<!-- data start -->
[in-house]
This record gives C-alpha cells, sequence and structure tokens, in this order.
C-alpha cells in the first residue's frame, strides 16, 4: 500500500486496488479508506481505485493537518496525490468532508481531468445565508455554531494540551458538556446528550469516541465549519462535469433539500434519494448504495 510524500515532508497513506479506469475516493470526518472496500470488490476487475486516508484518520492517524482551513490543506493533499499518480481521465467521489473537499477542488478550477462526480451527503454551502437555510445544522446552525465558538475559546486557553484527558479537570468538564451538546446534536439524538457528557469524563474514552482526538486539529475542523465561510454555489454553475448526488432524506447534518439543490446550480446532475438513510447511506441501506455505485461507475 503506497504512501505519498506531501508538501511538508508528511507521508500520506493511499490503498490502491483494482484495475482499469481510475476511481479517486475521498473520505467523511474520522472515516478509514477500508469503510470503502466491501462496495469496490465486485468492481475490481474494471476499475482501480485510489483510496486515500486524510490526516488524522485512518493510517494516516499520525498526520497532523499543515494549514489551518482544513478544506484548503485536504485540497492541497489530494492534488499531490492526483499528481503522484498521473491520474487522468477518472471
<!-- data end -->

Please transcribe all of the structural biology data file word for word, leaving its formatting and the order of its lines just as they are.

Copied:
[in-house]
This record gives C-alpha cells, sequence and structure tokens, in this order.
C-alpha cells in the first residue's frame, strides 16, 4: 500500500486496488479508506481505485493537518496525490468532508481531468445565508455554531494540551458538556446528550469516541465549519462535469433539500434519494448504495 510524500515532508497513506479506469475516493470526518472496500470488490476487475486516508484518520492517524482551513490543506493533499499518480481521465467521489473537499477542488478550477462526480451527503454551502437555510445544522446552525465558538475559546486557553484527558479537570468538564451538546446534536439524538457528557469524563474514552482526538486539529475542523465561510454555489454553475448526488432524506447534518439543490446550480446532475438513510447511506441501506455505485461507475 503506497504512501505519498506531501508538501511538508508528511507521508500520506493511499490503498490502491483494482484495475482499469481510475476511481479517486475521498473520505467523511474520522472515516478509514477500508469503510470503502466491501462496495469496490465486485468492481475490481474494471476499475482501480485510489483510496486515500486524510490526516488524522485512518493510517494516516499520525498526520497532523499543515494549514489551518482544513478544506484548503485536504485540497492541497489530494492534488499531490492526483499528481503522484498521473491520474487522468477518472471